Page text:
Table No. 3, below, lists the weights of the shielding components:
TABLE NO. 3 TABULATION OF SHIELDING WEIGHTS
Redwood Lumber (collision mat)
Steel (collision mat)
Primary Shield Tank (dry)
Primary Shield Tank (wet)
250 short tons
DESCRIPTION OF REACTOR SYSTEM
The SAVANNAH's reactor is moderated and cooled by light water at 1,750 psia. It is fueled with uranium oxide (UO2) of about
4.4 percent enrichment in uranium 235, clad in stainless steel rods. The reactor design was aimed, primarily, at a long core lifetime; the design target was approximately 52,000 megawatt days, or 1,230 days at the average operating power.
The active core is approximately a right circular cylinder with an equivalent diameter of 62 inches and a height of 66 inches. The core is made up of 32 fuel elements, each one consisting of 164 fuel rods. Reactivity control is provided by 21 cruciform control rods. Each rod is a composite of a boron-stainless steel plate jacketed with stainless steel plates.
Three basic thermal considerations were followed in the reactor:
(1) No bulk boiling is permissible in the core during steady-state operation;
(2) The local heat flux at the outside surface of the
cladding will not exceed the design value of burnout
heat flux during steady-state operation; and
(3) Melting of the oxide fuel will not happen under the
worst possible combination of manufacturing tolerances,
neutron flux distribution, and fluid flow effects
during steady-state or transient operations.
A multipass arrangement was selected because it possessed several advantages in thermal performance over a single pass core. There are three passes. The first flow path is upward in the annuli between the vessel and the inner thermal shield; the second and third passes are through the core.
In order to attain the long core lifetime, a large, low power density core is used. The inclusion of uranium 238 as a fertile material extends the core life through its conversion to plutonium.
The core is basically stable because of the large negative prompt fuel temperature coefficient*. This, backed up by the delayed negative moderator temperature coefficient*, adds to the safety of the system. However, this stability requires that the control system drive the reactor whenever there is a change in the steam load.
A pressurized water reactor system operates on the principle that water under high pressure can be heated to high temperature without boiling (primary loop). This heat is then transferred to water under much lower pressure, causing it to turn to steam (secondary loop) to operate the turbines and produce power.
In steady operation, the SAVANNAH reactor system will respond automatically to slight variations in steam demand at the turbine throttle by virtue of its negative temperature coefficient. For changes of power demanded from the bridge, automatic control rod operation will cause the reactor to respond without serious lag
or deviation in its average coolant temperature. A graphic,
color coded display of the operation of the reactor system will be provided on the main control panel.
Figure No. 3 shows the arrangement of the major components of the reactor system within the containment vessel. Appendix "B" describes the mock-up of the nuclear power plant that was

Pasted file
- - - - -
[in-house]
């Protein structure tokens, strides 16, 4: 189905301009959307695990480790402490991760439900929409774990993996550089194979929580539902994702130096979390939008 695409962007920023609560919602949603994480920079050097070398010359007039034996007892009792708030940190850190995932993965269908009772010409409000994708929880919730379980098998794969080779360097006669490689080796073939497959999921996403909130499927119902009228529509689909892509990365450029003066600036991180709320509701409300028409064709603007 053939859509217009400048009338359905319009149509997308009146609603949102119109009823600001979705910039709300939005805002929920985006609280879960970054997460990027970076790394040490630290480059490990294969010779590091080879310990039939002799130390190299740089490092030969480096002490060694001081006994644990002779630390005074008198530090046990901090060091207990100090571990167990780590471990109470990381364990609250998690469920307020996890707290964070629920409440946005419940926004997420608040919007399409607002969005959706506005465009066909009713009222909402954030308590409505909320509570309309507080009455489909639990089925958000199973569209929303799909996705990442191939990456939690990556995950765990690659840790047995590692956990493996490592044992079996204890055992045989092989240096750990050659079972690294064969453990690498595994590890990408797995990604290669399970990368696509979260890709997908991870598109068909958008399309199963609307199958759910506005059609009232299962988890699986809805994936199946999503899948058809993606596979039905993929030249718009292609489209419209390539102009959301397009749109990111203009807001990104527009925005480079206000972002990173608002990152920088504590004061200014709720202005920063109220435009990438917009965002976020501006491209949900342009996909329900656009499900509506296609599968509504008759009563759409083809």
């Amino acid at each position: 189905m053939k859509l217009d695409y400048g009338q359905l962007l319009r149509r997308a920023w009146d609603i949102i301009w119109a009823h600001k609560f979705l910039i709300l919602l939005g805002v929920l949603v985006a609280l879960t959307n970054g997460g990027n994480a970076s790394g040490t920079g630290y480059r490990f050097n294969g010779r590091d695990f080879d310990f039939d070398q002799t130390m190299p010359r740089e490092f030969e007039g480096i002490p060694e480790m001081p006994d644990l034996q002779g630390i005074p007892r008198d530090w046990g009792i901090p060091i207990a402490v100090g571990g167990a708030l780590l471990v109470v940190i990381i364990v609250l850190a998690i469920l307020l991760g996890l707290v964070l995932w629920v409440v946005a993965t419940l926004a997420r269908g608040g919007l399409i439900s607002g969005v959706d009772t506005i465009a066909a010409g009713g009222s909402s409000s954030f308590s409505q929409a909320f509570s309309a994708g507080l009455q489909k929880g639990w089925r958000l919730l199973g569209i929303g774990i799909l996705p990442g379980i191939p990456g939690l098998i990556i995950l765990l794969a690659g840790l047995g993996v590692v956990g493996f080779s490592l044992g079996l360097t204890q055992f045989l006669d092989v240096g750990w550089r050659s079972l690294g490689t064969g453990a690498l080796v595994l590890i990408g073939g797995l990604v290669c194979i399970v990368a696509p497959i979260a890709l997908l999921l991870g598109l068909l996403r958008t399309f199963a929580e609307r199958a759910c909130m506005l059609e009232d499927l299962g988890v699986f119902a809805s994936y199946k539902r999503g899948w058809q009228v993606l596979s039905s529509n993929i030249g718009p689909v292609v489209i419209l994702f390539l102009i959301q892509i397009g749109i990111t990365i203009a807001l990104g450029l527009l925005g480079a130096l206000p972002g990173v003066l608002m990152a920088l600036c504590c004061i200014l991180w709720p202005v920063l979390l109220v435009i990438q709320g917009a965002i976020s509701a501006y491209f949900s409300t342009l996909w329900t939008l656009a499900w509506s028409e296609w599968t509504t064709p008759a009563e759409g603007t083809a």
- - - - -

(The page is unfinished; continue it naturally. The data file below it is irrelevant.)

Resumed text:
constructed to check design clearances, and for training purposes. Table No. 4 gives the major reactor design and performance characteristics.
(*) Increased heat tends to reduce the neutron efficiency of the reactor, hence it reduces or quenches the chain reaction.
TABLE NO. 4
REACTOR DESIGN AND PERFORMANCE CHARACTERISTICS THERMAL, HYDRAULIC, AND NUCLEAR
Core over-all length
Active fuel length
Equivalent core diameter
FUEL ELEMENT DATA
Uranium Oxide (UO2)
Fuel pellet diameter
0.4255 inch (nominal)
Cladding outside diameter
0.500 inch (nominal)
0.035 inch (nominal)
Fuel rod spacing (square lattice)
0.663 inch (nominal)
Fuel rods per element
Ferrule outside diameter
0.4375 inch (nominal)
Ferrule inside diameter
0.3975 inch (nominal)
Length of ferrule
Fuel elements in core
Fuel element can thickness (outer pass -
Fuel element can thickness (inner pass -
Heat transfer area Inner
3,778 square feet
THERMAL AND HYDRAULIC DATA
Reactor maximum operating power
Reactor normal operating power
Total reactor flow rate
8.0 x 106 lb/hr
Velocity (average, outer pass)
Velocity (average, inner pass)
Percent leakage flow (outer pass)
Percent leakage flow (inner pass)
Percent total leakage flow
Number of passes within reactor vessel
Bulk coolant inlet temperature at max. power
Bulk coolant outlet temperature at max. power
Core average coolant temperature
Average heat flux at maximum power
Maximum heat flux at maximum power
TABLE NO. 4
THERMAL AND HYDRAULIC DATA (Cont'd.)
Nominal Channel* (Third Pass)
Hot Channel ** With Flux Peaking (Third Pass)
Maximum coolant temperature (°F)
Maximum surface temperature (°F)
Maximum fuel temperature (°F)
Power to start local boiling (percent of maximum power)
Power to start net boiling
Metal H2O ratio
Typical inventory and fuel burnup data for 52,200 megawatt days (mwd) core life:
Initial enrichment (average, wt %)
Initial U-235 loading
Initial U-238 loading
Final enrichment (wt %)
Final U-235 loading
Final Pu-239 loading
Final total plutonium loading
Percent metal atom burnup
Average thermal neutron flux (at 63.5 mw)
7.2 x 1012
* The nominal channel is assumed to be located in the region of maximum flux but does not include the effect of manufacturing tolerances.
** The hot channel combines the maximum flux with the accumulated effects of all manufacturing tolerances.
REACTOR CORE AND FUEL
Each of the core's 32 fuel elements is 8.5-inches square. The elements are confined within a stainless steel "egg crate" type lattice. This lattice --- the equivalent of a pressure can around each element --- serves to withstand the pressure differentials that arise as a result of the multipass flow pattern.